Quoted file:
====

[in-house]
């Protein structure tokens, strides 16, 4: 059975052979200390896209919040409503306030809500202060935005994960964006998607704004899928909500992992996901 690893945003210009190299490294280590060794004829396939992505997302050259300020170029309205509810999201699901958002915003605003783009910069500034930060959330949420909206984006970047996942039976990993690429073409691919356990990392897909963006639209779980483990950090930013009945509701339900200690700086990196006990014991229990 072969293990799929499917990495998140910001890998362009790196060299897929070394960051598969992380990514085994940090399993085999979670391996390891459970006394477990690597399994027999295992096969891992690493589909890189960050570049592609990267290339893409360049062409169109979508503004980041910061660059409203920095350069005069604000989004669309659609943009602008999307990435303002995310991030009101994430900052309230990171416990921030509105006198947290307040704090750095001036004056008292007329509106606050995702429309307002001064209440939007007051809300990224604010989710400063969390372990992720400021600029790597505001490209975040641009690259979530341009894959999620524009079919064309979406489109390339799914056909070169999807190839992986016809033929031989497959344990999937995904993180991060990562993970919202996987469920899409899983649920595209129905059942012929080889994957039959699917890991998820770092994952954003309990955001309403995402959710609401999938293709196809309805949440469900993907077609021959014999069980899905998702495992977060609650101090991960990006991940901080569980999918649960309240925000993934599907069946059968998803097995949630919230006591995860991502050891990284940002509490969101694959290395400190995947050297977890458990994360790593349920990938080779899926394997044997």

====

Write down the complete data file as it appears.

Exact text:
[in-house]
């Protein structure tokens, strides 16, 4: 059975052979200390896209919040409503306030809500202060935005994960964006998607704004899928909500992992996901 690893945003210009190299490294280590060794004829396939992505997302050259300020170029309205509810999201699901958002915003605003783009910069500034930060959330949420909206984006970047996942039976990993690429073409691919356990990392897909963006639209779980483990950090930013009945509701339900200690700086990196006990014991229990 072969293990799929499917990495998140910001890998362009790196060299897929070394960051598969992380990514085994940090399993085999979670391996390891459970006394477990690597399994027999295992096969891992690493589909890189960050570049592609990267290339893409360049062409169109979508503004980041910061660059409203920095350069005069604000989004669309659609943009602008999307990435303002995310991030009101994430900052309230990171416990921030509105006198947290307040704090750095001036004056008292007329509106606050995702429309307002001064209440939007007051809300990224604010989710400063969390372990992720400021600029790597505001490209975040641009690259979530341009894959999620524009079919064309979406489109390339799914056909070169999807190839992986016809033929031989497959344990999937995904993180991060990562993970919202996987469920899409899983649920595209129905059942012929080889994957039959699917890991998820770092994952954003309990955001309403995402959710609401999938293709196809309805949440469900993907077609021959014999069980899905998702495992977060609650101090991960990006991940901080569980999918649960309240925000993934599907069946059968998803097995949630919230006591995860991502050891990284940002509490969101694959290395400190995947050297977890458990994360790593349920990938080779899926394997044997």